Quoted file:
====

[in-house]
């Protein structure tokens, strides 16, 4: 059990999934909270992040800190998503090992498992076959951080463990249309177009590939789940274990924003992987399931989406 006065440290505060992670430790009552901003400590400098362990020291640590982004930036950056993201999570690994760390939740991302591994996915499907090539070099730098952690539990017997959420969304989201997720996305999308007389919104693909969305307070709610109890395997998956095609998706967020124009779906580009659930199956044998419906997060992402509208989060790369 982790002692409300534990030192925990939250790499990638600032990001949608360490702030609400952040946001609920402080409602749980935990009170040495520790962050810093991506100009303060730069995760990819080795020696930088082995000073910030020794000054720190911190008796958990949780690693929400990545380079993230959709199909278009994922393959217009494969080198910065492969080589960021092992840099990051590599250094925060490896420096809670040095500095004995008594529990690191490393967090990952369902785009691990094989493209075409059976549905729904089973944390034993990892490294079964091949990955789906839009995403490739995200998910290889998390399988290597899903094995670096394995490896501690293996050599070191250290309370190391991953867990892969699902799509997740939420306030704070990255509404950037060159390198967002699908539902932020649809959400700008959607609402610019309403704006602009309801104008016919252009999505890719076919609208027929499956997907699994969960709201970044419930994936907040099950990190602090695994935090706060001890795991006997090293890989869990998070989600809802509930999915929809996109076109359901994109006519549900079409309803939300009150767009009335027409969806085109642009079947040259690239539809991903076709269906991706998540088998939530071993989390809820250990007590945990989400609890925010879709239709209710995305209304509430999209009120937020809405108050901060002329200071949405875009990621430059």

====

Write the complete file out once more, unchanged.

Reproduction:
[in-house]
């Protein structure tokens, strides 16, 4: 059990999934909270992040800190998503090992498992076959951080463990249309177009590939789940274990924003992987399931989406 006065440290505060992670430790009552901003400590400098362990020291640590982004930036950056993201999570690994760390939740991302591994996915499907090539070099730098952690539990017997959420969304989201997720996305999308007389919104693909969305307070709610109890395997998956095609998706967020124009779906580009659930199956044998419906997060992402509208989060790369 982790002692409300534990030192925990939250790499990638600032990001949608360490702030609400952040946001609920402080409602749980935990009170040495520790962050810093991506100009303060730069995760990819080795020696930088082995000073910030020794000054720190911190008796958990949780690693929400990545380079993230959709199909278009994922393959217009494969080198910065492969080589960021092992840099990051590599250094925060490896420096809670040095500095004995008594529990690191490393967090990952369902785009691990094989493209075409059976549905729904089973944390034993990892490294079964091949990955789906839009995403490739995200998910290889998390399988290597899903094995670096394995490896501690293996050599070191250290309370190391991953867990892969699902799509997740939420306030704070990255509404950037060159390198967002699908539902932020649809959400700008959607609402610019309403704006602009309801104008016919252009999505890719076919609208027929499956997907699994969960709201970044419930994936907040099950990190602090695994935090706060001890795991006997090293890989869990998070989600809802509930999915929809996109076109359901994109006519549900079409309803939300009150767009009335027409969806085109642009079947040259690239539809991903076709269906991706998540088998939530071993989390809820250990007590945990989400609890925010879709239709209710995305209304509430999209009120937020809405108050901060002329200071949405875009990621430059």